The second reason, if you know these things you’ll be blessed if you do them. In other words, the blessing isn’t in knowledge or understanding but in obedience. God doesn’t look down from heaven and say, “Wow, look at how much Gary is learning about service. He’s earned several degrees in service. I’m truly impressed.” No, he looks down and says, “Look at how Gary obeys my commands. He must really get this because he’s doing it.” He expects obedience from his people and blessings flow from obedience.
There’s an expectation today of personal happiness. Surely, God wants me to be happy and satisfied? Even our nation’s founding documents demand it as an undeniable right of human existence, the pursuit of happiness. But, let me interject here that we have a warped, broken, skewed, or corrupted sense of what will make us happy. Human sin has corrupted our hearts and desires and has caused us to pursue sensual satisfaction over spiritual satisfaction.
We say we want our needs met when, in reality, we want our desires met. We want to feel good, not necessarily be good. In fact, we even go so far as to say we “deserve” it. Go indulge your desires, you deserve it. Go eat ice cream, it will make you feel better about your lousy day. Go drink yourself into a stupor, you’ll forget about your failed relationship. Go indulge your sexual fantasies with Internet porn, your spouse doesn’t really understand your needs.
How did we get from washing feet to pornography? God says that all of these things we desire are broken, corrupted views of reality. We would find real fulfillment and satisfaction if we believed His word and obeyed His commands. Instead we truly lose our way when we chase after our own desires and corrupted view of happiness. How do I know this? We see it in the very next verse: “I’m not speaking about all of you. I know whom I have chosen… He who ate my bread has lifted his heel against me.”
Judas has spent three years with Jesus, eating his bread, seeing the miracles, hearing his teachings, experiencing his love. And yet, Judas is about to turn away from all of this because Jesus isn’t meeting his expectations.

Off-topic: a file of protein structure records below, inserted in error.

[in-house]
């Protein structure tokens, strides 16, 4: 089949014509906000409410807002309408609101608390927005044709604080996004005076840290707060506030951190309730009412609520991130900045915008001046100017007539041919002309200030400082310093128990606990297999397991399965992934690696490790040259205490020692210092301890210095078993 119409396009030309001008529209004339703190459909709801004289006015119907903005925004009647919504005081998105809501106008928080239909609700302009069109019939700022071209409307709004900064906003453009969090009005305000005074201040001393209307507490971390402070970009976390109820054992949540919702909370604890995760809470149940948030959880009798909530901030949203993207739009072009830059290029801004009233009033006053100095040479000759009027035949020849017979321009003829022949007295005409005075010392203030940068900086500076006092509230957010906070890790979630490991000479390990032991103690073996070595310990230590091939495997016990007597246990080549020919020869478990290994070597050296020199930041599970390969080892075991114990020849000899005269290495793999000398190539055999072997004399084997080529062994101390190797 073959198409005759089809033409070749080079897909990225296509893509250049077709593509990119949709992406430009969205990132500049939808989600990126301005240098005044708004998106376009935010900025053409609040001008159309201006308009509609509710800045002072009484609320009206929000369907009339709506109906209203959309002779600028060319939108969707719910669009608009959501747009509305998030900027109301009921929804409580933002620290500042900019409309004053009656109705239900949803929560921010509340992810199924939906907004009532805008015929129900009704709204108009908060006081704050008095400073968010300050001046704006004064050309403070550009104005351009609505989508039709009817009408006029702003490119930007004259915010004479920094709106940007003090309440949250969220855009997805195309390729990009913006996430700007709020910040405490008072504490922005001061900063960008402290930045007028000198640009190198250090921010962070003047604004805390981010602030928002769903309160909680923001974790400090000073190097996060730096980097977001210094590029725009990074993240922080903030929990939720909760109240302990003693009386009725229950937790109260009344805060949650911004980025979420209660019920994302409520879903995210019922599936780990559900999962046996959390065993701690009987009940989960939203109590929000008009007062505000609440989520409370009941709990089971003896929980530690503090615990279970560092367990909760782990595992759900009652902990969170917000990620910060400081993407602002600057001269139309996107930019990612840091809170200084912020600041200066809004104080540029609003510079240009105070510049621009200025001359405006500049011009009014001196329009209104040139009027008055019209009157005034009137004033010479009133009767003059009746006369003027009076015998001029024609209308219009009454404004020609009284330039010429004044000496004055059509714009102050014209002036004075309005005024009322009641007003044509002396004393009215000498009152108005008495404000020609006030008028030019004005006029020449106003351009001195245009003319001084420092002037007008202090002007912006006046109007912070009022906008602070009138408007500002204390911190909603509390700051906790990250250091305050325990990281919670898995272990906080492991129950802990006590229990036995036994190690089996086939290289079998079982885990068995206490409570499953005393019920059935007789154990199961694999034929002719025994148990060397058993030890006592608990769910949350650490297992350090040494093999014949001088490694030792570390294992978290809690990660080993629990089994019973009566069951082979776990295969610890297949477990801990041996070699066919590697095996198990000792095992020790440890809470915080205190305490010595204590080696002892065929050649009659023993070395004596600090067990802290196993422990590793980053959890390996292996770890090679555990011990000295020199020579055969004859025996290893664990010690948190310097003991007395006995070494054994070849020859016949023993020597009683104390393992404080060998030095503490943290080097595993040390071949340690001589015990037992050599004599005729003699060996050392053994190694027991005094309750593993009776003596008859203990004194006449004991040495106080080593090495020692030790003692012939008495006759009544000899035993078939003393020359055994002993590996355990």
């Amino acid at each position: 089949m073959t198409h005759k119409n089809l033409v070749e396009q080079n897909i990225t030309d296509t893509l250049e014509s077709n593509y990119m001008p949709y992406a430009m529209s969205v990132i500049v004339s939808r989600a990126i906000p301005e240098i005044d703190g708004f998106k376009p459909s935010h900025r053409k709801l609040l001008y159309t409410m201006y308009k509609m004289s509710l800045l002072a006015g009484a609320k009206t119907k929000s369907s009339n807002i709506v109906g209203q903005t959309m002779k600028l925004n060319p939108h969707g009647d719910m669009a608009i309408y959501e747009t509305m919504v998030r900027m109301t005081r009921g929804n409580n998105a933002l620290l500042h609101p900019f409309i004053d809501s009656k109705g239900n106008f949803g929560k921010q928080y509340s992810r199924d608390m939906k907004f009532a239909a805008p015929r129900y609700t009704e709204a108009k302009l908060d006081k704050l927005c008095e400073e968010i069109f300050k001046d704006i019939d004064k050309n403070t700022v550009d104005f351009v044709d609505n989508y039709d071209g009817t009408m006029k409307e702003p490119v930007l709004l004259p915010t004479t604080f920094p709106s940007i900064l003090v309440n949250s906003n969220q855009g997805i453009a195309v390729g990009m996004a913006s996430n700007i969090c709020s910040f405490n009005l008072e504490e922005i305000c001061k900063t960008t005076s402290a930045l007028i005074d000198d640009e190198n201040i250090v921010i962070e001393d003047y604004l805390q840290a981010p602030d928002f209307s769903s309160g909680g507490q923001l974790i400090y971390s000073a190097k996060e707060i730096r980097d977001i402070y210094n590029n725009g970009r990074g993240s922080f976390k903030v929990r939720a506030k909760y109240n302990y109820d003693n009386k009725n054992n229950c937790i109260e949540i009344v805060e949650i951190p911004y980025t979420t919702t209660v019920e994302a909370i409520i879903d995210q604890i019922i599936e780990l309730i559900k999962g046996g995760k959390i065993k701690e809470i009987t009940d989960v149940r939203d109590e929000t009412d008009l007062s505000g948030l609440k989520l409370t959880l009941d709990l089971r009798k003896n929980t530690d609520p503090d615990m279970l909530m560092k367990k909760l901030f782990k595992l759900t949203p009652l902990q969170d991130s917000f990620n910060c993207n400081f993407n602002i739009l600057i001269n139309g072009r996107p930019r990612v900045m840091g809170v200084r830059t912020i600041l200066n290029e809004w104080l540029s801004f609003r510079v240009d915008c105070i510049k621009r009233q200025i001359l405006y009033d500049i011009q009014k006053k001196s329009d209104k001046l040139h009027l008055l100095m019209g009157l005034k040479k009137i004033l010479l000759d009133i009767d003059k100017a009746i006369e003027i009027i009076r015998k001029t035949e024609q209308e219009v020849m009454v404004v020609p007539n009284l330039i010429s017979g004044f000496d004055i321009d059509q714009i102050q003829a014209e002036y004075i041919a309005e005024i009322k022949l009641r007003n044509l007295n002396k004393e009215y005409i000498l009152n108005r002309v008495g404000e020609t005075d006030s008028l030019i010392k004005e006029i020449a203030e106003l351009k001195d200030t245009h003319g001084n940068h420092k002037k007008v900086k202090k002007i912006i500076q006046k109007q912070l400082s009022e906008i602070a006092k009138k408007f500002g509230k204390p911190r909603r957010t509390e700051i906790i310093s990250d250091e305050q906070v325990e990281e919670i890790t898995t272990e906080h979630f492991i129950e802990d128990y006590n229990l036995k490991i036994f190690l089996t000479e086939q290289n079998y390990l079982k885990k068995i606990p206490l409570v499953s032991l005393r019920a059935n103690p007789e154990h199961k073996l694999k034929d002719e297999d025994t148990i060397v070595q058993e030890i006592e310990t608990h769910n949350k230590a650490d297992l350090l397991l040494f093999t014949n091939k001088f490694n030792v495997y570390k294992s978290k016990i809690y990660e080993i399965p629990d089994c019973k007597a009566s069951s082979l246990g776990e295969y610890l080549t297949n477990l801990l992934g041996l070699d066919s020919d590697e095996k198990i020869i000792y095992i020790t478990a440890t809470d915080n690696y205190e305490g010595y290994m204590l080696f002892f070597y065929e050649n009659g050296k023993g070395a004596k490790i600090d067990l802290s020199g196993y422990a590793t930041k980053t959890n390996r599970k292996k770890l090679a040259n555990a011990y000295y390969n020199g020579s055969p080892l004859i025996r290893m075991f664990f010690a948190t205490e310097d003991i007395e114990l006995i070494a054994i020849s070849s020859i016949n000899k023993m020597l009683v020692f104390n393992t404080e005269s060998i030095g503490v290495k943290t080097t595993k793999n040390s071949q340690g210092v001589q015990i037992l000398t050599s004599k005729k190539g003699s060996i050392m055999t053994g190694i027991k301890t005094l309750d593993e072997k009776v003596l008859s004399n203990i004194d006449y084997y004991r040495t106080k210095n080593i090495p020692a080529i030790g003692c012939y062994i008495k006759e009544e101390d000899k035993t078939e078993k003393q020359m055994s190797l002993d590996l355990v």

Some of you have come to God with a list of expectations, or requirements. I’ll believe in God when He does these things or meets these demands… like a consumer we step up to the counter and if God meets our expectations and demands then we’ll offer him our belief. We bargain for the best outcome, do this, grant me this, heal my child, meet my expectation and I’ll believe. Our religious faith has become very pragmatic or practical. We believe it, practice it as long as it provides practical benefits or fulfills a need in our lives. In other words, we believe and trust God as long as He does things in a way that makes us feel better, fulfilled or more satisfied.
But, to approach God this way means we think we know better than God what will make us happy and fulfilled. But, just one misstep or mistake on God’s part and we’re questioning His goodness or existence. Perhaps the mistake wasn’t with God but with us? What if God’s right and we’re wrong? Is there any evidence? Well, let me ask you a question… has anything you’ve bought ever satisfied that deep need inside you? Has comfort food ever given you true, lasting comfort? Has pornography ever met your need for love and companionship? Has money ever loved you back? I know the answer to these questions, and so do you. God is absolutely right, none of these things satisfy our heartfelt needs. Trust Him on this one…
Finally, Jesus gives one more “truly, truly” statement. “Whoever receives the one I send, receives me. Whoever receives me, receives the one who sent me.” Now, I’m not going to pretend that the church doesn’t have an image problem. There are lots of folks who would say, I love Jesus and what He says and does but I really can’t stand Christians. They are just hypocritical and condescending. I can love Jesus, but not the church. I’m only going to briefly touch on this subject this week, but we will look at this in more depth next week.
Jesus leaves no doubt that His work will be, indeed must be, carried out by those whom he sends; His disciples, the New Testament church. Whoever receives them, receives me. Whoever receives me, receives God. The Work of God is done through the work of the church. Now, I’m not equating everything the church does as the work of God. We are redeemed, but not sinless. We still act selfishly and wrongly pursue our own goals and desires. This is evident when the church cares more about its plans or programs than it does about its people.
We must always evaluate our actions and our goals in light of two things; the great commandment(s) and the great commission. Do we love God with everything in us, do we love our neighbors in the same way we love ourselves, and are we actively seeking to make disciples of them? I promise, that will remain the focus of our church and, I pray, it will remain the focus of your life.